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TIP: Return of Your Money
Research for Online Investors

This article appeared in MarketToday on 7/06/10

by John Dalt

After the market volatility of the last two months you may have some cash sitting on the sidelines. A safe place to park money looks better and better to many investors as evidenced by the recent dip below 4% on 10-year Treasuries. Interest rates can only drop this low when fear helps investors remember the most important equation is “Return of my money…then return on my money.”

One place you might look is “TIPS” or Treasury Inflation Protected Securities.  TIPS are sold in $100 increments, and can be purchased from your local bank, brokers, or if you prefer directly from the U.S. Treasury.  TIPS are sold with maturities of five, ten, and 30-years.  A bank or broker will charge a commission on the sale.  There is no commission or fee if TIPS are purchased direct from the Treasury.

TIPS face values are adjusted based on inflation as measured by the Core Consumer Price Index (CCPI), and pay interest every six months. If you buy $1,000 dollars face value in TIPS that pay 3% interest, on the six month anniversary the face value will be adjusted up or down (with inflation) and then pay the 3% interest on that adjusted amount.

If there is no inflation during the last six months, the face value would remain the same and the interest payment would be $15 dollars.  If the CCPI measured 10% deflation, the face value would be adjusted to $900 and the interest would be calculated on this amount, paying $13.50 ($900 x 0.03 = $27 / 2 = $13.50).  If inflation were 10% the face value will be adjusted to $1100 and the interest would be calculated on this amount, paying $16.50 ($1100 x 0.03 = $33.00 / 2 = $16.50).

The beauty of TIPS?  You won’t lose money if you hold them to maturity.  The government will pay you the higher face value from inflation, or in the case of deflation they will still pay the ORIGINAL face value.  This means you may receive less interest because of deflation but will always receive at least your original capital invested back.

The Fed has been fighting deflation, trying to kick start the economy with low interest rates and purchases of securities. As all that “new” money makes it into the system and banks start lending it, there is little doubt we will face inflation. Inflation will probably accelerate before the Fed can withdraw “excess liquidity” from the market. With high unemployment there is pressure to let the economy heat up, rather than withdraw any stimulus.

One tax point to be aware of is that the interest payments and any increase in face value are taxable in the year it occurs.  TIPS are exempt from state and local taxes but subject to Federal taxes.  TIPS can be held in tax exempt retirement accounts, as well as by corporations, trusts, estates, and partnerships.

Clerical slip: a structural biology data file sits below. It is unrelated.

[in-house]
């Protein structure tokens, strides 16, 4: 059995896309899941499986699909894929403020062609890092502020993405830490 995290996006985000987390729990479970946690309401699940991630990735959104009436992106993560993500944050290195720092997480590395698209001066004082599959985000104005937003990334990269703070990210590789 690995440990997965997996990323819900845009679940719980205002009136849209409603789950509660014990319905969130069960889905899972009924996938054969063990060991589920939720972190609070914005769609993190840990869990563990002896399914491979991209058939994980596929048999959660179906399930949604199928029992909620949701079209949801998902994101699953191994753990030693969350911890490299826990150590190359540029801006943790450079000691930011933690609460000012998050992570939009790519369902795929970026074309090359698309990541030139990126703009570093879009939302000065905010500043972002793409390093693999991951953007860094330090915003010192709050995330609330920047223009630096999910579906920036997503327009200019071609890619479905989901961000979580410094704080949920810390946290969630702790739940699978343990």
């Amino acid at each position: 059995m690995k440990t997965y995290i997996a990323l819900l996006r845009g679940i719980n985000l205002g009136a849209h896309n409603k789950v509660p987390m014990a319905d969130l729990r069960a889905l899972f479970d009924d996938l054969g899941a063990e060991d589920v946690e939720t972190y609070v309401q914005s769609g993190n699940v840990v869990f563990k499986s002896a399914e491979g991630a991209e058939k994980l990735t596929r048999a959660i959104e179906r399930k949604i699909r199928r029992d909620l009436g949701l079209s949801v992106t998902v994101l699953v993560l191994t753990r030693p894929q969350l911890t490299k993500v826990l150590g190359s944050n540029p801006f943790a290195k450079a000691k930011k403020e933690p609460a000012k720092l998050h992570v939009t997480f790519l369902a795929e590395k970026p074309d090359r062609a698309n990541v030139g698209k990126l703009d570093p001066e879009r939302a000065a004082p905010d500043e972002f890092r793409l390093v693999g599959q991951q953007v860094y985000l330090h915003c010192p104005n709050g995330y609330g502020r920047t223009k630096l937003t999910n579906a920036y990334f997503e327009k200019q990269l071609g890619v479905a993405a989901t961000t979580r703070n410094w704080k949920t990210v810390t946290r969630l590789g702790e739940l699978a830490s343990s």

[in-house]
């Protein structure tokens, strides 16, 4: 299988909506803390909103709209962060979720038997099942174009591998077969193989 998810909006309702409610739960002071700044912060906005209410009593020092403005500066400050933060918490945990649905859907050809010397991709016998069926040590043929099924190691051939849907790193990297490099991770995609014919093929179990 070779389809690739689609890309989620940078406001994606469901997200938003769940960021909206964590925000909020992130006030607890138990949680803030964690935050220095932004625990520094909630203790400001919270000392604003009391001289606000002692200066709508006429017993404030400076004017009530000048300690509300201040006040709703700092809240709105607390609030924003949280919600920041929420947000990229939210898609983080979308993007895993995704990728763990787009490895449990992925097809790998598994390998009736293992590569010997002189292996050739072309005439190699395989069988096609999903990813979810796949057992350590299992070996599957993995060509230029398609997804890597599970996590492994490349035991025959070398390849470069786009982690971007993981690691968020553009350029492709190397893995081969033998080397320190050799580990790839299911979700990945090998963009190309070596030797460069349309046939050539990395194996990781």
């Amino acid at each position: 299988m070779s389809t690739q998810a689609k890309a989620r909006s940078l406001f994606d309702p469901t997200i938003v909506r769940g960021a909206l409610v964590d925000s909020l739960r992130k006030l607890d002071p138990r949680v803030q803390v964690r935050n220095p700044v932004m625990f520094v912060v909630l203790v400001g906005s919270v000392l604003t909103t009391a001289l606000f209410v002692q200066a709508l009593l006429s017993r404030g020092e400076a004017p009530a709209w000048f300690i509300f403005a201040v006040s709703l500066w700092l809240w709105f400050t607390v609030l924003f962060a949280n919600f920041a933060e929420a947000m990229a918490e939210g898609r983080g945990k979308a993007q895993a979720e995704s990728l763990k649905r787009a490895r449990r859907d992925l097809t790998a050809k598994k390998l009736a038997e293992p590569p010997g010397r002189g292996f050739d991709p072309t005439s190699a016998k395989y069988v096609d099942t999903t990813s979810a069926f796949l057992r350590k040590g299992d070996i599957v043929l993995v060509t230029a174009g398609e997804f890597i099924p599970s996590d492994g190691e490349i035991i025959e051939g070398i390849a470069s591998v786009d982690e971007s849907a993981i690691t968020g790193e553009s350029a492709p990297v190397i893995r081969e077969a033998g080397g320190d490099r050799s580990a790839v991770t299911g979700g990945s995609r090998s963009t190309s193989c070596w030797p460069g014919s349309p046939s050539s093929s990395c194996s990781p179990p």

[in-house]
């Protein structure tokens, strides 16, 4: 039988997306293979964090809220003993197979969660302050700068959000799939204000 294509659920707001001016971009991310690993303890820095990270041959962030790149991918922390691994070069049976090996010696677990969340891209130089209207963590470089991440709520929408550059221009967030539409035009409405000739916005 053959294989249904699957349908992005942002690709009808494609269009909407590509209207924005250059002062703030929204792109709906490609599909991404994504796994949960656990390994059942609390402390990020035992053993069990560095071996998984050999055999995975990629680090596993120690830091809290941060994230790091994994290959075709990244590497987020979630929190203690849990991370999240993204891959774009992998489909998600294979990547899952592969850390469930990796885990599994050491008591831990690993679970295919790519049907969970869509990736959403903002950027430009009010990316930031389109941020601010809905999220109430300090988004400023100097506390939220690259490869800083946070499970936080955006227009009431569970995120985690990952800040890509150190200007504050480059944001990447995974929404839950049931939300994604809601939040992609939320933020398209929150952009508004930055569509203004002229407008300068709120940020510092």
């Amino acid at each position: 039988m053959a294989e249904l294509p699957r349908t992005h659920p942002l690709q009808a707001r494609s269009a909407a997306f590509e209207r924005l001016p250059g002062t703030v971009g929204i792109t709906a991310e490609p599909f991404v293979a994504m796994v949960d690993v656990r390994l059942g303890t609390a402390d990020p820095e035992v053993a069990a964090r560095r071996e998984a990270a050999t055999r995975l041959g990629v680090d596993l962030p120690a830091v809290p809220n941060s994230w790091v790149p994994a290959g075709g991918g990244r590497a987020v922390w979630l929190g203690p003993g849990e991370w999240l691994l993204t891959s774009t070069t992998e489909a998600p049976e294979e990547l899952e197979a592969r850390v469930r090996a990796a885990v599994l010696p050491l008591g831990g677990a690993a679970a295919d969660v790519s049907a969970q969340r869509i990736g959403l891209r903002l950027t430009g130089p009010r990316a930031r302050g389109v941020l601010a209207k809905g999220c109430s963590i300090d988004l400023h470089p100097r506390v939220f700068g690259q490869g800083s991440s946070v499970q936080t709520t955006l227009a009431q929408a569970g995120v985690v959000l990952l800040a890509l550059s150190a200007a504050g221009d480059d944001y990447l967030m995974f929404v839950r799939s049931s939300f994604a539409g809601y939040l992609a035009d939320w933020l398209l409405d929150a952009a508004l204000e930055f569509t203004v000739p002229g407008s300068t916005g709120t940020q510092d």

Five-year TIPS are auctioned in April and October, Ten-year TIPS are available in January, March, July, September and November.  You can buy through a broker or bank out of their inventory at other times.

For more information, you can read more at the TreasuryDirect website on TIPS: Rates & Terms.

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Special Note added after article publication:
The CCPI bears a quick explanation.  Core CPI excludes energy and food costs so it is generally less than the widely quoted CPI numbers.  This can lead to confusion and in the present Fed induced commodity inflation may disqualify TIPS as a good choice for inflation protection.

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You can also invest in a mixed bag of TIPS instruments through the etf TIP. TIP charges a 0.20% annual administration fee, which will lower your return if you are holding for an extended period of time.  TIP pays interest monthly and currently yields 3.84%.  The Ex-dividend date is generally  the first of the month, with interest payed a week later.  This can be an excellent place to "park" money while we are riding out the turbulence in the market.  The iShares Page on TIP Bond Fund etf provides more information.

Please be aware that the TIP etf stock price fluctuates, so you are exposed to market risk as it prices according to buyer and seller interest.  So you are not guaranteed your original investment back when you decide to sell.  Also, some of the treasury auctions are "re-openings" of previously priced securities.  You are not guaranteed the current purchase price, but the original face value.

The information presented in this newsletter is based on generally available news releases, corporate filings, current events, interviews and the editor’s opinions. It may contain errors and you should not make investment decisions based solely on what you believe you have read here. Do your own research, it is your money. If you lose it, it is your responsibility, not ours or your grandmothers! The editor may or may not have a position in any securities discussed. The editor may have held a position in a security earlier, or in the future.

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